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"Parkland" Falls Short of Promise

Parkland—Dir. Peter Landesman (Exclusive Media Group)—2.5 stars

Paul Giamatti plays amateur cameraman Abraham Zapruder in Peter Landesman’s “Parkland,” which examines the assassination of John F. Kennedy ’40.
Paul Giamatti plays amateur cameraman Abraham Zapruder in Peter Landesman’s “Parkland,” which examines the assassination of John F. Kennedy ’40.
By Amy Friedman, Crimson Staff Writer

Anyone who was alive on November 22, 1963 knows where they were when John F. Kennedy was shot, a day that changed America forever. Writer and director Peter Landesman’s “Parkland,” based on “Four Days in November: The Assassination of President John F. Kennedy” by Vincent Bugliosi, tries to tell that story through the eyes of a few bystanders who were directly affected by Kennedy’s death in unexpected ways. Unfortunately, the film packs too much in during its relatively short run time to be very coherent or satisfying, despite its deeply compelling subject matter.

Most moviegoers will likely rush to praise Paul Giamatti’s portrayal of Abraham Zapruder, the man behind the Zapruder film. Vital to all conspiracy theories behind the assassination, the Zapruder film is a 26-second reel that captured, in eerie, full-color detail, the murder of John F. Kennedy. Few people think about the man behind the camera, and fewer still probably imagine him as someone whose life was ruined by his camera. Landesman makes the choice never to show the Zapruder film in full—instead we see reactions of others seeing the film for the first time, a compelling tactic that, like many of the film’s almost great moments, descends into melodrama. As the Secret Service pushes Zapruder to develop his film and journalists scramble to get the reel, Giamatti sometimes shows Zapruder’s inner turmoil a little too outwardly. Upon showing the film to Secret Service agents and journalists, he shakes and shudders and eventually shouts, overpowering what could have been a moment of stylistic restraint as Landesman shows the film reflected in Zapruder’s glasses.

Melodrama is also the kiss of death for the most gut-wrenching of the stories—that of Robert Oswald (James Badge Dale), Lee Harvey Oswald’s brother, as well as the rest of the Oswald family. The Oscar-winning Jacki Weaver deserves better than she’s given in the role of Lee and Robert’s paranoid mother. Dressed up in cat’s-eye glasses and huge furs, she uses a theatrical Texan accent to explain that her son was working for the government and being framed. She’s a petulant and sour character with little depth, and she seems out of place amid an otherwise complex storyline. Dale, on the other hand, grants endless layers to the role of the pained and confused brother of an assassin. As a stoic man caught in a deluded family, he draws sympathy from the audience as he pleads with his incarcerated brother for information and with his mother for peace. Robert Oswald, apparently, never doubted his brother had killed the President, never knew why, and never left Texas. However, that’s the story you want to be watching, the one after the “Four Days in November,” when Robert Oswald, his children, and his nieces have to carry on the family name. Unfortunately, Landesman only gives Dale two large scenes of note and fails to expand further on his story.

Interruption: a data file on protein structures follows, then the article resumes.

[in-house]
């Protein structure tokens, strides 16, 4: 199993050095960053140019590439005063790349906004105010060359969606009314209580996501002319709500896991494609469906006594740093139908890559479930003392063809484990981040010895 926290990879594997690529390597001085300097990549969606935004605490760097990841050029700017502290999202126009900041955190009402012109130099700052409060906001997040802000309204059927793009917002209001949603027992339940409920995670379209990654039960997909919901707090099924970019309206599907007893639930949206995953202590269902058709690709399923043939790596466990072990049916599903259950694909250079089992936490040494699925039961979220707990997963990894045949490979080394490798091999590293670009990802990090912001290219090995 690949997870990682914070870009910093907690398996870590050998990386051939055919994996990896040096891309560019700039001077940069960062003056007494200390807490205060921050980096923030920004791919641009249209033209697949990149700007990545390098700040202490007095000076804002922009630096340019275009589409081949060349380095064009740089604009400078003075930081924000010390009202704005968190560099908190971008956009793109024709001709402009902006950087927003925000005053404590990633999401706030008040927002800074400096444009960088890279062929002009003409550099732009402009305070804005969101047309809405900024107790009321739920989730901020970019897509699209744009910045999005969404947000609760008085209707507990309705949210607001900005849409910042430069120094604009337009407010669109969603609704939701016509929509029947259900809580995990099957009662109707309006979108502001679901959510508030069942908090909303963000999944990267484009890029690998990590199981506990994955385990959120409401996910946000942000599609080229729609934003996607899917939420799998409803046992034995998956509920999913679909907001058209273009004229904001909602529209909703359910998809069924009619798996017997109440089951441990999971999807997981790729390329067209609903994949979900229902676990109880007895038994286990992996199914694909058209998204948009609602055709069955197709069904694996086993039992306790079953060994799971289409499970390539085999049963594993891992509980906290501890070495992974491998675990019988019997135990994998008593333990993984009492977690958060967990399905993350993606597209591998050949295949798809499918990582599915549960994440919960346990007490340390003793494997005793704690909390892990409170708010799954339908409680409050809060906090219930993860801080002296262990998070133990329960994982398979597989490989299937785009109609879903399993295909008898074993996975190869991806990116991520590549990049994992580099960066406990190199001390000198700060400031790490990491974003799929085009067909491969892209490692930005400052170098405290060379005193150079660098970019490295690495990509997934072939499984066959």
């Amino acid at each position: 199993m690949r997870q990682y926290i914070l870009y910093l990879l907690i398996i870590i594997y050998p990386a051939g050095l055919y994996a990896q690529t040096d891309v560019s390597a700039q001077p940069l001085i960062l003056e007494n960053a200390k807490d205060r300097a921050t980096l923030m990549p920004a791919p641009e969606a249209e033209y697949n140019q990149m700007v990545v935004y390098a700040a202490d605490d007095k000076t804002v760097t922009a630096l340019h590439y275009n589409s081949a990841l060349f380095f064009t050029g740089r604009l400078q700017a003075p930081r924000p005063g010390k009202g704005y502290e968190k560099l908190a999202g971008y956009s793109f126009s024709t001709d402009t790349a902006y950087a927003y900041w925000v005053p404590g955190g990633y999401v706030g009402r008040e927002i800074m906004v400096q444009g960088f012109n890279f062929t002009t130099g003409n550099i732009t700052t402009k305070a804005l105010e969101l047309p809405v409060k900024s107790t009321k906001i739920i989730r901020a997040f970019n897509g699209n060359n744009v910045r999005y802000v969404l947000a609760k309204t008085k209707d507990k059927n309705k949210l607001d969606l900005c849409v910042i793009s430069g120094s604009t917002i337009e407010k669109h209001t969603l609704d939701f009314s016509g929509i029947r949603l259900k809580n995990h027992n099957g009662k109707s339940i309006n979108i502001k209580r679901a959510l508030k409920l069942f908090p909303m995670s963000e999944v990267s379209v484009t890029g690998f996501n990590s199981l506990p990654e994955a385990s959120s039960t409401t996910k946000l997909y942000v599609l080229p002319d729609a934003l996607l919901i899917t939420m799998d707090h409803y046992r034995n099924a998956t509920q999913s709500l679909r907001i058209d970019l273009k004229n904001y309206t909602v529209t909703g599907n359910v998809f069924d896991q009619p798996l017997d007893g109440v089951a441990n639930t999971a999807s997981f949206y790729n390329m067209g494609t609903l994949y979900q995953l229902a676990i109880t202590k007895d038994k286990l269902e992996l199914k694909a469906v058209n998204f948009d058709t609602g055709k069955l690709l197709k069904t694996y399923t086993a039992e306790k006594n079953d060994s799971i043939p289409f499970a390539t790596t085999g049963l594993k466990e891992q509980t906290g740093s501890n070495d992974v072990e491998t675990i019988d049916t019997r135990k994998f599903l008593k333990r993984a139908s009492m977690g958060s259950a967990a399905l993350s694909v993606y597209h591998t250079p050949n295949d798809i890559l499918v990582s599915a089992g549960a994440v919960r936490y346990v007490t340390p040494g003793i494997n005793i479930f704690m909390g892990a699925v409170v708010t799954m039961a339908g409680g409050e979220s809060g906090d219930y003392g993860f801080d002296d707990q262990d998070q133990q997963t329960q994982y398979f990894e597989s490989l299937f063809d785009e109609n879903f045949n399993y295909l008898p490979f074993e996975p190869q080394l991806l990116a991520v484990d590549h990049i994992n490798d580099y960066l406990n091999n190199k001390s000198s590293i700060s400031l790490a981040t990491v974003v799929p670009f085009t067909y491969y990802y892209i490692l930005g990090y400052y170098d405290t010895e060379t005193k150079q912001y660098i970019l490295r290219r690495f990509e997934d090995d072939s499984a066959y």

By far the worst of the narratives is, tragically, the one that takes place at Parkland Memorial Hospital. Melodramatic, poorly acted, poorly cast and more or less unnecessary, the scenes seem mostly present for some gruesome shock factor. Landesman pours a truly gratuitous amount of blood over every actor that enters the hospital. Jackie Kennedy (Kat Steffens) walks into the operating room weeping, hands “brain matter” over to the nurse, and then cowers in the corner staring at her husband’s bloody body. Perhaps the oddest part of the hospital scenes, however, is the inexplicable presence of the all-American Zac Efron. Judging by the promotional materials, Efron was expected to draw a crowd, but his scenes are few and far between, and when he is on screen, he stands out for being too “Hollywood” in a movie focused on everyday people. Unfortunately, Efron is a long way from being ready to play the schlubby, understated young Texas doctor on call when both Kennedys arrive at the hospital, and each overlong close-up of his face makes his entire storyline seem forced.

The film does have shining moments—real news footage used throughout goes hand in hand with the perfectly periodized costumes and sets, all of which immediately make viewers feel transported to the fateful day. A few scenes of the Secret Service in mourning are also particularly affecting—some immediately aligned themselves with Johnson (Sean McGraw), others tear apart the interior of Air Force One to make room for JFK’s coffin—especially when juxtaposed against the painfully small ways the Oswalds are permitted to mourn (with no willing pallbearers, Robert Oswald has to implore the journalists covering his brother’s funeral to carry the coffin).

In the end, the most maddening thing about “Parkland” is the thought of how good it could have been. There’s certainly no shortage of acting talent or plot to go around, but Landesman, a newbie to the film world, takes on too much in his directorial debut, and the potential glimpsed throughout the film gets lost in the shuffle.

—Staff writer Amy Friedman can be reached at

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